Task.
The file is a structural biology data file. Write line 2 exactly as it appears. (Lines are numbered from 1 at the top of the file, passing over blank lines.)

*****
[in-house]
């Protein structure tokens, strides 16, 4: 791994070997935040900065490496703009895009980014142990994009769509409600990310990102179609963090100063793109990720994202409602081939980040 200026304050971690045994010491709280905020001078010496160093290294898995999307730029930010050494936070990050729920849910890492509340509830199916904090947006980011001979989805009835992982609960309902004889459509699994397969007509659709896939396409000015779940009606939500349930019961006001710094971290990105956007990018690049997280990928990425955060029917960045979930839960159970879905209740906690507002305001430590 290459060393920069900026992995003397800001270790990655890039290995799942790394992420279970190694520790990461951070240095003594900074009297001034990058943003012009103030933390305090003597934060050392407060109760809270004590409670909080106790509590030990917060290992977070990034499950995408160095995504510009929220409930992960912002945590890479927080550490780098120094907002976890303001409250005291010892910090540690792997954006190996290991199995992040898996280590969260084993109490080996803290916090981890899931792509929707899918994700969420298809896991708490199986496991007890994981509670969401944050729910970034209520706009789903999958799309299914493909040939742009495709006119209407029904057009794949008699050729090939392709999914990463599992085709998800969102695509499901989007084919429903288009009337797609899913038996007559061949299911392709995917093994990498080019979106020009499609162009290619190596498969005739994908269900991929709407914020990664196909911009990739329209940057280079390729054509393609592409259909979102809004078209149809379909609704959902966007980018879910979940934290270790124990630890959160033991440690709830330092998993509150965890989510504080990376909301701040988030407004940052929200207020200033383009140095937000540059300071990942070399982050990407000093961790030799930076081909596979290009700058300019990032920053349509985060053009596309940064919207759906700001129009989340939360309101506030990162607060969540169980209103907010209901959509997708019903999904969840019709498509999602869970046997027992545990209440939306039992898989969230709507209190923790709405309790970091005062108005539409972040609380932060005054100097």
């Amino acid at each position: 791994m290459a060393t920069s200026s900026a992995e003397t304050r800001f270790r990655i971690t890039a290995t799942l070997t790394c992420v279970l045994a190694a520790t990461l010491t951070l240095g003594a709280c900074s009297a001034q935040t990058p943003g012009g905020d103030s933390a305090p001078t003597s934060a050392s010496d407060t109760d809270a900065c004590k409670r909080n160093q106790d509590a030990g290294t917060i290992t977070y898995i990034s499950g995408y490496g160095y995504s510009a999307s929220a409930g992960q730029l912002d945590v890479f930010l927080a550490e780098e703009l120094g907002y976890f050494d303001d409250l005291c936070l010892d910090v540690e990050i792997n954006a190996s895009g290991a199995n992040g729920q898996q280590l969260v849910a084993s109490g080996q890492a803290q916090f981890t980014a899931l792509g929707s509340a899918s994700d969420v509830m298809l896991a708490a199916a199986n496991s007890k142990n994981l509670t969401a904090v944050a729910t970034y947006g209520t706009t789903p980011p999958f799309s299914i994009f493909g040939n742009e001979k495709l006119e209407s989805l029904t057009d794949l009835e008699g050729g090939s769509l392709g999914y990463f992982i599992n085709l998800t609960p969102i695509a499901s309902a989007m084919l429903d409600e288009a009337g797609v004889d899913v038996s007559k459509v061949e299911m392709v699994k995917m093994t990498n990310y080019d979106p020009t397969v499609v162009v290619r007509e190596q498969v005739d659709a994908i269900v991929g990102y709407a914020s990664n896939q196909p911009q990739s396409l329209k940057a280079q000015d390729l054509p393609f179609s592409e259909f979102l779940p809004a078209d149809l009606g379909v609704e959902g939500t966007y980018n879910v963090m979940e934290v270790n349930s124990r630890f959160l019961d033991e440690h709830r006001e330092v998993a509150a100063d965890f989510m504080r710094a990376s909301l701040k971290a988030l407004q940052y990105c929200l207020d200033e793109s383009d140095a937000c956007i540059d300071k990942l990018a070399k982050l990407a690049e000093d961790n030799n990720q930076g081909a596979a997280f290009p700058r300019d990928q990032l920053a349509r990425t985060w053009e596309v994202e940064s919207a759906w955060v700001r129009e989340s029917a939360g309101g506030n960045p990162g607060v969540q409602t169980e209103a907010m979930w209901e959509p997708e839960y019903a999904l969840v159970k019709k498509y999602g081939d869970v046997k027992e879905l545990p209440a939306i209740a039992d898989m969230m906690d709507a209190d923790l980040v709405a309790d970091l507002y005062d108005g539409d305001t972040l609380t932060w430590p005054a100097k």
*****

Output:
């Protein structure tokens, strides 16, 4: 791994070997935040900065490496703009895009980014142990994009769509409600990310990102179609963090100063793109990720994202409602081939980040 200026304050971690045994010491709280905020001078010496160093290294898995999307730029930010050494936070990050729920849910890492509340509830199916904090947006980011001979989805009835992982609960309902004889459509699994397969007509659709896939396409000015779940009606939500349930019961006001710094971290990105956007990018690049997280990928990425955060029917960045979930839960159970879905209740906690507002305001430590 290459060393920069900026992995003397800001270790990655890039290995799942790394992420279970190694520790990461951070240095003594900074009297001034990058943003012009103030933390305090003597934060050392407060109760809270004590409670909080106790509590030990917060290992977070990034499950995408160095995504510009929220409930992960912002945590890479927080550490780098120094907002976890303001409250005291010892910090540690792997954006190996290991199995992040898996280590969260084993109490080996803290916090981890899931792509929707899918994700969420298809896991708490199986496991007890994981509670969401944050729910970034209520706009789903999958799309299914493909040939742009495709006119209407029904057009794949008699050729090939392709999914990463599992085709998800969102695509499901989007084919429903288009009337797609899913038996007559061949299911392709995917093994990498080019979106020009499609162009290619190596498969005739994908269900991929709407914020990664196909911009990739329209940057280079390729054509393609592409259909979102809004078209149809379909609704959902966007980018879910979940934290270790124990630890959160033991440690709830330092998993509150965890989510504080990376909301701040988030407004940052929200207020200033383009140095937000540059300071990942070399982050990407000093961790030799930076081909596979290009700058300019990032920053349509985060053009596309940064919207759906700001129009989340939360309101506030990162607060969540169980209103907010209901959509997708019903999904969840019709498509999602869970046997027992545990209440939306039992898989969230709507209190923790709405309790970091005062108005539409972040609380932060005054100097």